People disappear for many reasons. Some choose to disappear, alone. Many of these soon return. Then again, for those who disappear on their own, there are a host of possible reasons. Maybe they want to avoid domestic abuse, or avoid legal papers being served, or out of control debt.
But about 10 percent of missing persons in the United States never return. They disappear without a trace.
All days are nights to see till I see thee,
And nights bright days when dreams do show thee to me.
With new technologies, it's a new ballgame in the search for missing people; there are always viral search options that can lead to finding someone, such as the National Center for Missing Adults (NCMA). Many people dedicated to searching for missing persons refuse to give up, and there are many paths to take.
Finding a missing person
Start with the obvious places first by checking the main search engines: Google, Yahoo and Bing. Next, put an ad on Craigslist or in the local paper, and in the papers in surrounding areas where the missing person may reside. Make it easier for others to find you as the "searcher." Post any information about the missing individual on relevant message boards like our Long Lost Family Bulletin Board. You can contact private investigators, but of course they charge to locate missing people. Last but not least, consider building your own web page or social network profile to expose the names of the missing people. Here's one from Spokane Washington looking for a woman named Laurie Partridge.
Unfortunately, if someone disappeared prior to the entire world going online, odds seem to drop significantly. All that's left is patience, hope and luck.
Where is Francis Wetherbee?
"The Teller and The Truth," my latest film project, brings the challenge of finding missing persons to life. "The Teller and The Truth" chronicles the never ending search to find Francis Wetherbee, a bank teller who disappeared in 1974.
She was a teller from a small bank in her hometown of Smithville, Texas and she is the subject of my photography mentor, Paul Amos McQueen's most memorable portrait. It hung on his studio wall for years. I lost count of how many times he told me her story. He photographed thousands of people over three decades but said he'll never forget the girl with the curly hair and hazel eyes. "She was always energetic in front of the camera, but on this day something was very unusual. She sat motionless and quiet as if she was somewhere else. It wasn't the Francis I knew," he said.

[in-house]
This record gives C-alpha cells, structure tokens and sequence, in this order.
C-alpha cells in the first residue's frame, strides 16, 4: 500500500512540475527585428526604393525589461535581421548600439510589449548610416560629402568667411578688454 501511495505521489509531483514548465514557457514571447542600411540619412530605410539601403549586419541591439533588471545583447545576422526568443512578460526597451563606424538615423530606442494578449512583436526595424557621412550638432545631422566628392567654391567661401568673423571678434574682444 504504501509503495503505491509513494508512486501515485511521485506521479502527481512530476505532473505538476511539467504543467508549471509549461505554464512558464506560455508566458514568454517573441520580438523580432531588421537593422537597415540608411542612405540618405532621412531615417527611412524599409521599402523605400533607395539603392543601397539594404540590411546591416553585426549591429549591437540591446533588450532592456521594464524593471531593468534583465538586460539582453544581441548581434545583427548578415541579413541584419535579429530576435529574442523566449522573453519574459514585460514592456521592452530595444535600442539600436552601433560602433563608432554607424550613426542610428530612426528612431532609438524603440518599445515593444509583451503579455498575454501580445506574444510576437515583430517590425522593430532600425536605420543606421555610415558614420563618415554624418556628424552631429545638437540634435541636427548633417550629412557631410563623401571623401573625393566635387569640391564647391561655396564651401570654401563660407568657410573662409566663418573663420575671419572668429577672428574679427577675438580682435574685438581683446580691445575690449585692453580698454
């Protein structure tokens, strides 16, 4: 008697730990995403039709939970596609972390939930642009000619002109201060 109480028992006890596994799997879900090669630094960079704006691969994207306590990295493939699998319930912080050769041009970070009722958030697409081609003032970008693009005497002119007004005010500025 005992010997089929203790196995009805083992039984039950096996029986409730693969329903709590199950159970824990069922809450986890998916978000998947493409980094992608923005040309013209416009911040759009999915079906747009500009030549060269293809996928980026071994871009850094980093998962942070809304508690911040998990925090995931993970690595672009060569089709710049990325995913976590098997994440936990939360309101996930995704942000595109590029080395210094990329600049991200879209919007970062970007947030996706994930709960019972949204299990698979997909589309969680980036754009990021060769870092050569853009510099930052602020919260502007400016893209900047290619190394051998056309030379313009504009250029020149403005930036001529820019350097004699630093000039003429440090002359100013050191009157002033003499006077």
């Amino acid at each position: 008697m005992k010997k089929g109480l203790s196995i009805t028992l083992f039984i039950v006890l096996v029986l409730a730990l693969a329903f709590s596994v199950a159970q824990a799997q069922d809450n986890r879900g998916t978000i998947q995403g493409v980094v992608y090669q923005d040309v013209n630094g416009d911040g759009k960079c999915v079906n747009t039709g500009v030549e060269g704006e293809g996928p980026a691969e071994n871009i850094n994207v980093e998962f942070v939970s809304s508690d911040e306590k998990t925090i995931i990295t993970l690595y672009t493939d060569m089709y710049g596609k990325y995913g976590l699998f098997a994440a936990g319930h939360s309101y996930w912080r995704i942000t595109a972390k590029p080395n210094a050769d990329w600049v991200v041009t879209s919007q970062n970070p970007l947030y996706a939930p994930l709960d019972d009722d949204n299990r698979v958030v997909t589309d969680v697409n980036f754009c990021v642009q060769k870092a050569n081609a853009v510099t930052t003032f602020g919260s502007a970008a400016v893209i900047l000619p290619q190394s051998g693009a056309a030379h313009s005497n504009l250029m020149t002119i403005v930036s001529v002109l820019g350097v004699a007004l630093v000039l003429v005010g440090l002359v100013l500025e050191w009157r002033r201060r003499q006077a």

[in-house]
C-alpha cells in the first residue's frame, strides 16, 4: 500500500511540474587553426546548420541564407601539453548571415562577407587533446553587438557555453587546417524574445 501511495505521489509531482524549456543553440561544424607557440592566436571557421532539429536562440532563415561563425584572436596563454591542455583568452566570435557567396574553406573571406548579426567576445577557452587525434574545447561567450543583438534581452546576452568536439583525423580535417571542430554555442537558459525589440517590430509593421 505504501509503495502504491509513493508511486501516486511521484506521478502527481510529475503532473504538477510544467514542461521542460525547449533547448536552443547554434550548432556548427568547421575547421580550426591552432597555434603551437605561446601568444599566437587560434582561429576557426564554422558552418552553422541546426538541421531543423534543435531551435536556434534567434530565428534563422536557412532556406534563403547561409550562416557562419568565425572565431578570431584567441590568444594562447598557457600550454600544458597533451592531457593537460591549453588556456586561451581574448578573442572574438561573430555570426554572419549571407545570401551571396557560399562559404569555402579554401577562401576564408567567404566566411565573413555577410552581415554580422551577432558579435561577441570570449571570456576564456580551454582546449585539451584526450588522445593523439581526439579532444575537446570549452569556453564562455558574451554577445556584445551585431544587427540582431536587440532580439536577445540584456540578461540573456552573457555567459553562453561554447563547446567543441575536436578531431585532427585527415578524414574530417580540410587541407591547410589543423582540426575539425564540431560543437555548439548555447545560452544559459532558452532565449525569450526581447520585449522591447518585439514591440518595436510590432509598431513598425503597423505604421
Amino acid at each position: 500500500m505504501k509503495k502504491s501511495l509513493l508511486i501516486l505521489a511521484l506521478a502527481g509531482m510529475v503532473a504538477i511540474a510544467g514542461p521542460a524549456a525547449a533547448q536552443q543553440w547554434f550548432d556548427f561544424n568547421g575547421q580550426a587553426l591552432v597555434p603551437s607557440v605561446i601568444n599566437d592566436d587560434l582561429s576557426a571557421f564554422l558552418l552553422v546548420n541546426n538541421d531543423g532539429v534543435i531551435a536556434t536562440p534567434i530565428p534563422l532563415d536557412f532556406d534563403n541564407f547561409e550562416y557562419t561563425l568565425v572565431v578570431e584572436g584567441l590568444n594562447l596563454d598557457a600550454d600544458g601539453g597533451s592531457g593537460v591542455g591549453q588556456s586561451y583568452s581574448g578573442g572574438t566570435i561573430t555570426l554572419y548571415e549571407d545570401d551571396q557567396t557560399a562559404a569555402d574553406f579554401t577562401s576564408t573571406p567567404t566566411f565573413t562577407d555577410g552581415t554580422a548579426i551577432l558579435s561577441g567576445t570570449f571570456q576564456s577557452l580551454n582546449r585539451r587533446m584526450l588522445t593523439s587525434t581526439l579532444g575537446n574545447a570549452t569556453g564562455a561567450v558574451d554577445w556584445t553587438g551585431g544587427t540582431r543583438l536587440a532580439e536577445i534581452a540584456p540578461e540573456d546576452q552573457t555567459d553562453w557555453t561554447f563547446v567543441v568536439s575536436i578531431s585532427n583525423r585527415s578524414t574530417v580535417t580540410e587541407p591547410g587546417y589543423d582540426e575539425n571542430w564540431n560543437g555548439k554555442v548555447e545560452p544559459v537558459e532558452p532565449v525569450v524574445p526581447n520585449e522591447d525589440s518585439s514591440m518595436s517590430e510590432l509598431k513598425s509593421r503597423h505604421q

I asked why she would allow him to take this photo when she was clearly upset. He replied, "I don't know why she was upset. I asked her if she wanted me to stop but she said 'no no keep going' so I did. That's when I took this shot. I had no idea it would be her last photo ... but maybe she knew."
What was she thinking?
Just a week before this photo was taken, Francis was taken hostage during a robbery at the bank. She was eventually rescued. Just one week after my uncle took this portrait, she disappeared and was never seen again.
According to police reports, she was last seen leaving her job at the bank on December 30th, 1974. There was no sign of foul play. No goodbye note. No evidence or remains were ever found.
Still to this day, there are so many unanswered questions surrounding her disappearance. I can't get her eyes out of my mind because there is a story in her facial expression.
The story of Francis is dedicated to organizations like the NCMA. Francis represents the many missing faces who have loved ones still searching for them today. Loved ones still searching for answers, still looking for clues, still hanging on to hope.